The manual, which will be used by members of the South African judiciary, will equip officials in adjudicating the multifaceted crime of human trafficking.

“Presiding officers must be sensitised about the complexity of the crime. Human trafficking has many faces and presents itself in different ways. A person may for example be trafficked for sexual exploitation, forced labour, the removal of body parts, as well as forced marriages. Expert knowledge is needed to handle these cases effectively in court,” said Dr Kruger, also responsible for the human trafficking initiative in the Unit for Children's Rights at the UFS.

Prior to the launch, a total number of 300 judicial officers, including six judges from the Southern African Development Community (SADC) received training on human trafficking. After receiving this training, the officers were sensitised to scrutinise domestic violence cases as well as inter-country adoption cases in order to identify possible human trafficking activities.

As keynote speaker at the launch, Dr Beatri Kruger from the Department of Criminal and Medical Law at the UFS, said that human traffickers were running operations like a well-oiled machine. They have abundant and sophisticated resources and often bribe corrupt officials to further their criminal activities. In South Africa, people combating human trafficking struggle with a lack of resources as well as comprehensive legislation. Most cases are prosecuted under the Children’s Act and the Sexual Offences Amendment Act of 2007. Unfortunately, this legislation still leaves a gap in the prosecuting of perpetrators. Only trafficking cases where where children are trafficked can be prosecuted under the Children’s Act. In terms of the Sexual Offences Amendment Act perpetrators can be prosecuted for trafficking persons for sexual exploitation only, and not for labour of other forms of trafficking. Therefore the comprehensive Prevention and Combating of Trafficking in Persons Bill 2010 needs to be finalised to cover all forms of trafficking.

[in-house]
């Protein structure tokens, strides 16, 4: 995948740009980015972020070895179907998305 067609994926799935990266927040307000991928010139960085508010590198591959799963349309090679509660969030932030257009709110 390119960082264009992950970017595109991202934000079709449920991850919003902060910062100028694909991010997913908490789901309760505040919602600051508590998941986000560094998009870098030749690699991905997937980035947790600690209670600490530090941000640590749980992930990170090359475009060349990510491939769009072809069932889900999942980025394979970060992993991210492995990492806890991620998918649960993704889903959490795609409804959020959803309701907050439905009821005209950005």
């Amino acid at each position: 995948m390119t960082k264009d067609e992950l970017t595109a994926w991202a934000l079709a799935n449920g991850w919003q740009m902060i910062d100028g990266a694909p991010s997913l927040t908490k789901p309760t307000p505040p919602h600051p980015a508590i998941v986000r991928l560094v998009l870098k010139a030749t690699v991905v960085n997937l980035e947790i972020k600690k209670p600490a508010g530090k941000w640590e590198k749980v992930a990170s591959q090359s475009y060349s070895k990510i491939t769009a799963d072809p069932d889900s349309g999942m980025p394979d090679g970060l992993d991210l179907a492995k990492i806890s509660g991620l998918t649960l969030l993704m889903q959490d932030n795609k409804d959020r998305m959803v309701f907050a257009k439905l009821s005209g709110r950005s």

There are more slaves today than at any time in the history of humankind. “To combat this serious problem, we need to follow a holistic approach,” said Dr Kruger. This includes prevention (raising awareness), effective prosecution and suitable punishment, the protection of victims, and partnering with all relevant stakeholders, including people in the communities. Community members are often whistle blowers of this crime.

The President of the SAC-IAWJ, Judge Connie Mocumi, handed copies of the manual, a three-year project, to judicial officers present at the launch. The manual covers, among others, the definition of trafficking in persons, trafficking in persons in South Africa and the Southern African region, a legislative framework, victims’ rights and criminal proceedings.

“It is critical that judicial officers appreciate the phenomenon of trafficking in persons in its broader socio-economic context. Therein lays the ability to deal competently with the often-nuanced manifestation of this scourge. The incapacity to recognise these nuances can deny victims access to justice. In that regard, the manual, amongst others, is to become an important empowering adjudication tool for judicial officers,” said Judge Mocumi.

More copies will be printed and be ready for distribution by the beginning of May this year.

Judge Belinda van Heerden, who also attended the launch, said: “There is progress on the judicial and legislative front to bring wrongdoers to book. This manual will go a long way in giving judicial officers insight into the problem.”